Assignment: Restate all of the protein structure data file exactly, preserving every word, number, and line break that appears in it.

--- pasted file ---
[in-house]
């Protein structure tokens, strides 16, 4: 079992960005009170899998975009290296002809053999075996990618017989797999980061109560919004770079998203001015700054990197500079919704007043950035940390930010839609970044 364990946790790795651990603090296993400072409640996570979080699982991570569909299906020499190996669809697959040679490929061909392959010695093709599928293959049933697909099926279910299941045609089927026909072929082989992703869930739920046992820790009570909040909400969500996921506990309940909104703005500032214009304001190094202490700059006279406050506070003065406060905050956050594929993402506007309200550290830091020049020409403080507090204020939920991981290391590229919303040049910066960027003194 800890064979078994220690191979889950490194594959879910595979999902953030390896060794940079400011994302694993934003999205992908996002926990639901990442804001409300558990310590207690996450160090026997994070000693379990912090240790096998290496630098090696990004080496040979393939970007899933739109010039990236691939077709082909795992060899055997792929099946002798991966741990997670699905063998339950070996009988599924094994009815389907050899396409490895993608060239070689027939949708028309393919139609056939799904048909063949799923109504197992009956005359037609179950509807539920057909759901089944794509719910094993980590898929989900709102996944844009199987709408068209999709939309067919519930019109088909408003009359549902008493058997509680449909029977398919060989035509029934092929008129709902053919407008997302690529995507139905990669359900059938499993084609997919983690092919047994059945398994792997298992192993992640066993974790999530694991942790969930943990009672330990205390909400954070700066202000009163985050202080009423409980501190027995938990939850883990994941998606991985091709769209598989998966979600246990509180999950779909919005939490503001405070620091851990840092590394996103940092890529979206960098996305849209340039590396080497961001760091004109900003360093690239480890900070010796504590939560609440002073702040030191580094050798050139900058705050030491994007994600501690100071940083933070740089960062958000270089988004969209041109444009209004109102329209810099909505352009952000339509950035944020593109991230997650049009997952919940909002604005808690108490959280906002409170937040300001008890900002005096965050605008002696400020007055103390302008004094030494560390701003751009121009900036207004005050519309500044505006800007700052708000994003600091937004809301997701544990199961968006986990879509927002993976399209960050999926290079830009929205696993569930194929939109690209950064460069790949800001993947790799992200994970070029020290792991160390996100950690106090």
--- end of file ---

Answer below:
[in-house]
């Protein structure tokens, strides 16, 4: 079992960005009170899998975009290296002809053999075996990618017989797999980061109560919004770079998203001015700054990197500079919704007043950035940390930010839609970044 364990946790790795651990603090296993400072409640996570979080699982991570569909299906020499190996669809697959040679490929061909392959010695093709599928293959049933697909099926279910299941045609089927026909072929082989992703869930739920046992820790009570909040909400969500996921506990309940909104703005500032214009304001190094202490700059006279406050506070003065406060905050956050594929993402506007309200550290830091020049020409403080507090204020939920991981290391590229919303040049910066960027003194 800890064979078994220690191979889950490194594959879910595979999902953030390896060794940079400011994302694993934003999205992908996002926990639901990442804001409300558990310590207690996450160090026997994070000693379990912090240790096998290496630098090696990004080496040979393939970007899933739109010039990236691939077709082909795992060899055997792929099946002798991966741990997670699905063998339950070996009988599924094994009815389907050899396409490895993608060239070689027939949708028309393919139609056939799904048909063949799923109504197992009956005359037609179950509807539920057909759901089944794509719910094993980590898929989900709102996944844009199987709408068209999709939309067919519930019109088909408003009359549902008493058997509680449909029977398919060989035509029934092929008129709902053919407008997302690529995507139905990669359900059938499993084609997919983690092919047994059945398994792997298992192993992640066993974790999530694991942790969930943990009672330990205390909400954070700066202000009163985050202080009423409980501190027995938990939850883990994941998606991985091709769209598989998966979600246990509180999950779909919005939490503001405070620091851990840092590394996103940092890529979206960098996305849209340039590396080497961001760091004109900003360093690239480890900070010796504590939560609440002073702040030191580094050798050139900058705050030491994007994600501690100071940083933070740089960062958000270089988004969209041109444009209004109102329209810099909505352009952000339509950035944020593109991230997650049009997952919940909002604005808690108490959280906002409170937040300001008890900002005096965050605008002696400020007055103390302008004094030494560390701003751009121009900036207004005050519309500044505006800007700052708000994003600091937004809301997701544990199961968006986990879509927002993976399209960050999926290079830009929205696993569930194929939109690209950064460069790949800001993947790799992200994970070029020290792991160390996100950690106090």